U.S. natural gas exports to Mexico grew by 24% to 1.69 Bcf/d in 2012, the highest level since the data collection began in 1973. With imports now accounting for over 30% of its total supply, Mexico’s natural gas use is also at its highest level ever.
According to the U.S. Energy Information Administration’s brief, Natural Gas Exports to Mexico, the country’s gas consumption is rising faster than natural gas production, and as a result, Mexico is relying more on natural gas imports from the U.S. Between 2007-11, natural gas consumption in Mexico rose 4% per year on average while average annual natural gas production climbed only 1.2%. Growing demand in the industrial sector drove the increases in natural gas consumption in Mexico to a record-high level in 2011, according to Pemex.
Before 2006, almost all of Mexico’s natural gas imports came from the U.S. More recently, Mexico has diversified its supply sources by importing LNG from Nigeria, Qatar, Indonesia, Peru and Yemen, although the vast majority of its natural gas imports continue to come from the U.S.
Pipeline shipments from Texas to Mexico between 2009-12 rose 34% on average per year to 1.3 Bcf/d, which was about 75% of the U.S. natural gas exports to Mexico in 2012. Most of the U.S. exports to Mexico departed the country from Hidalgo County in southwest Texas where supplies were likely coming from the Eagle Ford play.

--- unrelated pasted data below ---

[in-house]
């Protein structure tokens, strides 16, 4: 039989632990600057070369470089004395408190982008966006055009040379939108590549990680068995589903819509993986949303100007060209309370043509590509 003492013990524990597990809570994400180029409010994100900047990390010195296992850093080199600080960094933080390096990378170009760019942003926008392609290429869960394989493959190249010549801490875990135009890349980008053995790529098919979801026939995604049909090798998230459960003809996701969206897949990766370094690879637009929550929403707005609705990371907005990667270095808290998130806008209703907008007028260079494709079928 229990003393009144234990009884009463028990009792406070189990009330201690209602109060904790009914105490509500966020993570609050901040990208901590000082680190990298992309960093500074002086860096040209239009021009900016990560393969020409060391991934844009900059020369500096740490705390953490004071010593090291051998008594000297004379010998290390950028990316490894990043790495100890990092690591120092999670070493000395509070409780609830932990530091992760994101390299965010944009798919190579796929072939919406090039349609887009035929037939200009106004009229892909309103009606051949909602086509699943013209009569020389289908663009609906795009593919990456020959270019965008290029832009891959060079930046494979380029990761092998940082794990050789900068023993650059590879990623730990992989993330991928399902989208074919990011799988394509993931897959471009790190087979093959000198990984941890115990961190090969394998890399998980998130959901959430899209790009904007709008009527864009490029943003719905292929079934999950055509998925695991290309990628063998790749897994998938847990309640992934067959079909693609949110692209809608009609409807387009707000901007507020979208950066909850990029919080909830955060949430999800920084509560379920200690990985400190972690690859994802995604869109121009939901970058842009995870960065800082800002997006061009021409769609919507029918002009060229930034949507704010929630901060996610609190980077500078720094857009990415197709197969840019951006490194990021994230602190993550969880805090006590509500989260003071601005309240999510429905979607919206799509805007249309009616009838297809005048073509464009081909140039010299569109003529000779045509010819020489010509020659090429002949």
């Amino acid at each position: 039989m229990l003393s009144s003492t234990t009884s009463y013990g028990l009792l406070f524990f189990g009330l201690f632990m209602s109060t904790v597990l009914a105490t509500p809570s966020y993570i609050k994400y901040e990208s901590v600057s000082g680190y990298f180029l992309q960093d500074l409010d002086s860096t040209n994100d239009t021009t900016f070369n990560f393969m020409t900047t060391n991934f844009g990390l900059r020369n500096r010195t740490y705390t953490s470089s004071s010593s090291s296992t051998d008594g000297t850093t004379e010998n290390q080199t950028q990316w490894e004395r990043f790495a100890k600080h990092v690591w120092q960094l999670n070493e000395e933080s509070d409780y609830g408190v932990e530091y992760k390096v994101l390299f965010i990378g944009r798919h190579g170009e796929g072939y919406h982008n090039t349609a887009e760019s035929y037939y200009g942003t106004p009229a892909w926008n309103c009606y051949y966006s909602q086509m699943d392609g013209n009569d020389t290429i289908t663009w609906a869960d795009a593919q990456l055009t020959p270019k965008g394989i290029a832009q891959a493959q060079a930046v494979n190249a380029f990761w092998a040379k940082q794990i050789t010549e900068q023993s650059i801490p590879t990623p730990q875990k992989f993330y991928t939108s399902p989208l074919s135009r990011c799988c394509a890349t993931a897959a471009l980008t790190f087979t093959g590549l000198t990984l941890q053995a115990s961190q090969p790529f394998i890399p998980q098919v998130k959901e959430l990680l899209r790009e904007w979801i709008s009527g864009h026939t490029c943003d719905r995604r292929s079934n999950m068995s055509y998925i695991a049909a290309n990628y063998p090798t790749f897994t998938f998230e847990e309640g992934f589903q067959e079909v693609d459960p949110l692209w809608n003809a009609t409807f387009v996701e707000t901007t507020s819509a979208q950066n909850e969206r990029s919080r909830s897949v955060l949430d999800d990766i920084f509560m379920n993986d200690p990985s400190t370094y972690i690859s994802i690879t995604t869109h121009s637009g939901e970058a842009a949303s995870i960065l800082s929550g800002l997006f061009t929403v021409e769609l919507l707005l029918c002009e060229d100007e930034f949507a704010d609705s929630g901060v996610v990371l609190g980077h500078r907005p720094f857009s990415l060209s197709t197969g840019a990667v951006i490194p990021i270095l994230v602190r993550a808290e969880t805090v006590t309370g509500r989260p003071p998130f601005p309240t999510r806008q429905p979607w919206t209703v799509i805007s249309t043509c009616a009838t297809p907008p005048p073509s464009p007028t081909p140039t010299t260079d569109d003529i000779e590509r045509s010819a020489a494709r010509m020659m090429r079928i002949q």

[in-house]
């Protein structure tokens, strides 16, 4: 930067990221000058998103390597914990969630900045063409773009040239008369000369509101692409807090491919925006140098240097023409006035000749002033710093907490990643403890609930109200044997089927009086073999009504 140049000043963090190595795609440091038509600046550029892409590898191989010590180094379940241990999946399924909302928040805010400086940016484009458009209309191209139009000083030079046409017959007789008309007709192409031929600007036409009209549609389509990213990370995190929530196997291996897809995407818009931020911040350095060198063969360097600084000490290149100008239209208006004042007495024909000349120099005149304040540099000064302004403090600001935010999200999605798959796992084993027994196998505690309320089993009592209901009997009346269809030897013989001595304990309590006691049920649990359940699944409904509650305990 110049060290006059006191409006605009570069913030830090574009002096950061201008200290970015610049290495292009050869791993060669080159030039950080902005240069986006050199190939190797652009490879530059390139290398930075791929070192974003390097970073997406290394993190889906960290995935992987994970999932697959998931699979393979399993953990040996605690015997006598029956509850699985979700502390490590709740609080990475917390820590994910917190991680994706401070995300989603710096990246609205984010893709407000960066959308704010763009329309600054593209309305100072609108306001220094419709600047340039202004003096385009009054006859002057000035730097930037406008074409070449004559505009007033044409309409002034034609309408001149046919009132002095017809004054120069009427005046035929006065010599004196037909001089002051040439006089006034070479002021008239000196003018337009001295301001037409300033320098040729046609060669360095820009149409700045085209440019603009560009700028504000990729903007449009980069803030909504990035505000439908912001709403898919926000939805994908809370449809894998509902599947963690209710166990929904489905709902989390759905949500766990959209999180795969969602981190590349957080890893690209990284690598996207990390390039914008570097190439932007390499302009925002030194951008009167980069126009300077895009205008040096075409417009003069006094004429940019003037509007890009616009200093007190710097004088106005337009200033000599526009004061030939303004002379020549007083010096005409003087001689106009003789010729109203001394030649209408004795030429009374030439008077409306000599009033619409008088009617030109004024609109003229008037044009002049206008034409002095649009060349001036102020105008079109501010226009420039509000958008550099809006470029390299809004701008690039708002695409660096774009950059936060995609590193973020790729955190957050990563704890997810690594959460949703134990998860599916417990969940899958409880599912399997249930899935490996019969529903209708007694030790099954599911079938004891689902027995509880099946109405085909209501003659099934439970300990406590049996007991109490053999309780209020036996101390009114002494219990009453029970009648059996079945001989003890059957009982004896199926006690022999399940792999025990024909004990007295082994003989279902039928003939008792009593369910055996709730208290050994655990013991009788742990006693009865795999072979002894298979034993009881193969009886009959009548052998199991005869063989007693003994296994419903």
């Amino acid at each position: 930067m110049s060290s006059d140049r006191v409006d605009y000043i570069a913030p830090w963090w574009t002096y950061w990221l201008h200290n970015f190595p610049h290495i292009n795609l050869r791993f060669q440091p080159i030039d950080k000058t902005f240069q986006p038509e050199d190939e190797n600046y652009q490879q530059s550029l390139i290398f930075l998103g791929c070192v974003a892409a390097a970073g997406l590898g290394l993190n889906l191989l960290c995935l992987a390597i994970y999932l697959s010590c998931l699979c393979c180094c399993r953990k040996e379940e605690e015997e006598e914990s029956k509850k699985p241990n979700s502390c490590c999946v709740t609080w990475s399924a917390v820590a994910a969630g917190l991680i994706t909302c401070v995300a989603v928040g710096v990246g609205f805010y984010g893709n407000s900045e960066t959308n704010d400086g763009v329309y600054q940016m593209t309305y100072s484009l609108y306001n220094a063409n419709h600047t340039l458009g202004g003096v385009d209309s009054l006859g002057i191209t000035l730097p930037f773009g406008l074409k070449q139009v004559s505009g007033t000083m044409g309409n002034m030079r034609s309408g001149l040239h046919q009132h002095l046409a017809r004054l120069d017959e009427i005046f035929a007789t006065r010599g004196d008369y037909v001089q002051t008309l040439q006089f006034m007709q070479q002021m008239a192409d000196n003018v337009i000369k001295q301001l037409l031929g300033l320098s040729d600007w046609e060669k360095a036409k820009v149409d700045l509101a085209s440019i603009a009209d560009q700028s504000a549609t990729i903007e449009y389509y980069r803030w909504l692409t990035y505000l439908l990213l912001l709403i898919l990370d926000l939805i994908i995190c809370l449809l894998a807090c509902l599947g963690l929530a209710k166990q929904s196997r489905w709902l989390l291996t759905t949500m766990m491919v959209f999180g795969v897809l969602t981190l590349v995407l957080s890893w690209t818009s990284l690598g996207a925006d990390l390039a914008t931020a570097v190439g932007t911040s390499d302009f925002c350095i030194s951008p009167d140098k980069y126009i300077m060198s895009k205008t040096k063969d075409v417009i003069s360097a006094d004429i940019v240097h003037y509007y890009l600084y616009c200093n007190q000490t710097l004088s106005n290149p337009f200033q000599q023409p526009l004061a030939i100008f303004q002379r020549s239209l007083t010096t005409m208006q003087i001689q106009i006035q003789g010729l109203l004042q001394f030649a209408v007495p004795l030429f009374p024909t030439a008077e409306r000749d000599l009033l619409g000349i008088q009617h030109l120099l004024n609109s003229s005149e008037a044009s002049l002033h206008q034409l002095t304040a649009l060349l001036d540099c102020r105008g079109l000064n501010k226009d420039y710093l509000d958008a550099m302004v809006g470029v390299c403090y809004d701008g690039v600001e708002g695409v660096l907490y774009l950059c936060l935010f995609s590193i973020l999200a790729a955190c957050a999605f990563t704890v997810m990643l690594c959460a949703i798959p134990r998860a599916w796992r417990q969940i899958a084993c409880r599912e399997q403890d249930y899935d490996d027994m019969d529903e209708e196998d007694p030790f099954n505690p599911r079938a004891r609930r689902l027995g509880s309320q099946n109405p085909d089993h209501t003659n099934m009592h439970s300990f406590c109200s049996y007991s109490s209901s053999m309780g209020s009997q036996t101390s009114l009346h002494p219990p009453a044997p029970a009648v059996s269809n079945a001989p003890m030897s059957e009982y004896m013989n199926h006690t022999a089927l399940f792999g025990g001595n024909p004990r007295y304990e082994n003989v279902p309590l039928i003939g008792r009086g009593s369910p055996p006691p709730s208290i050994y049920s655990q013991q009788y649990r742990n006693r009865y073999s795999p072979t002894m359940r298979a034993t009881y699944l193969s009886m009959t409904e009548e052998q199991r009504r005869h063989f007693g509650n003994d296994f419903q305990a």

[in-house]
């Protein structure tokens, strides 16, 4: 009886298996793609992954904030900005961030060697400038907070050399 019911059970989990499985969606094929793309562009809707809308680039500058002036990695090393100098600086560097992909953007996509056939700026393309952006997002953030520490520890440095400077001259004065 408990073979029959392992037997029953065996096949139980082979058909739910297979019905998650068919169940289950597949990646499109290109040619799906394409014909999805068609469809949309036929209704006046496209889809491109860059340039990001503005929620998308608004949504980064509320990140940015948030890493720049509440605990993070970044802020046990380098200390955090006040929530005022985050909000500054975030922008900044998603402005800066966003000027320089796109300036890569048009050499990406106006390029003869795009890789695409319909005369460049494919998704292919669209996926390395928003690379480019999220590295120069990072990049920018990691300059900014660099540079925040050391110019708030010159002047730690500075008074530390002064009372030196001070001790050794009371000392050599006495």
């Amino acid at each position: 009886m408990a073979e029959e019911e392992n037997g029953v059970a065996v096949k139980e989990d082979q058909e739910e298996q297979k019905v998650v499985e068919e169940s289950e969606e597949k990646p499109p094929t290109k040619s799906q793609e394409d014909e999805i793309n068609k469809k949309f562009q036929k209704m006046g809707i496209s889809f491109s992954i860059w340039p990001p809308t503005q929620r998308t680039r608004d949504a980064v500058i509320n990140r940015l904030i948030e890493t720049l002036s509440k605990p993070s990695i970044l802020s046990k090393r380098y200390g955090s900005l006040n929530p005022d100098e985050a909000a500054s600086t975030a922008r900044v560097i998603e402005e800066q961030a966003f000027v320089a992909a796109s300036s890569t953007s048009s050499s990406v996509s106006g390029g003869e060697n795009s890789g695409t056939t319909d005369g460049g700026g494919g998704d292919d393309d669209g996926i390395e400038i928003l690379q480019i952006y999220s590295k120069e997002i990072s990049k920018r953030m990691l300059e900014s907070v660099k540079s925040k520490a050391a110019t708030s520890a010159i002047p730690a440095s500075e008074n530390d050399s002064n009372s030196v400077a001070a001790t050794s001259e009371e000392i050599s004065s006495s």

Several U.S. pipeline export projects that could support additional natural gas exports to Mexico have been announced. According to company announcements, these projects are expected to be completed by the end of 2014 and, if all built, could add up to 3.5 Bcf/d of additional export capacity to Mexico, doubling existing capacity.
This additional capacity would serve an expected increase in natural gas demand from Mexico’s electric power sector. Mexico plans to add about 28 gigawatts of new electric generating capacity between 2012 and 2027, mostly in northern Mexico, according to Comisión Federal de Electricidad (CFE)—Mexico’s state-run electricity provider. CFE estimates that this could raise natural gas needs for power generation by 5.1 Bcf/d. This level of growth would likely require increased natural gas imports from the U.S.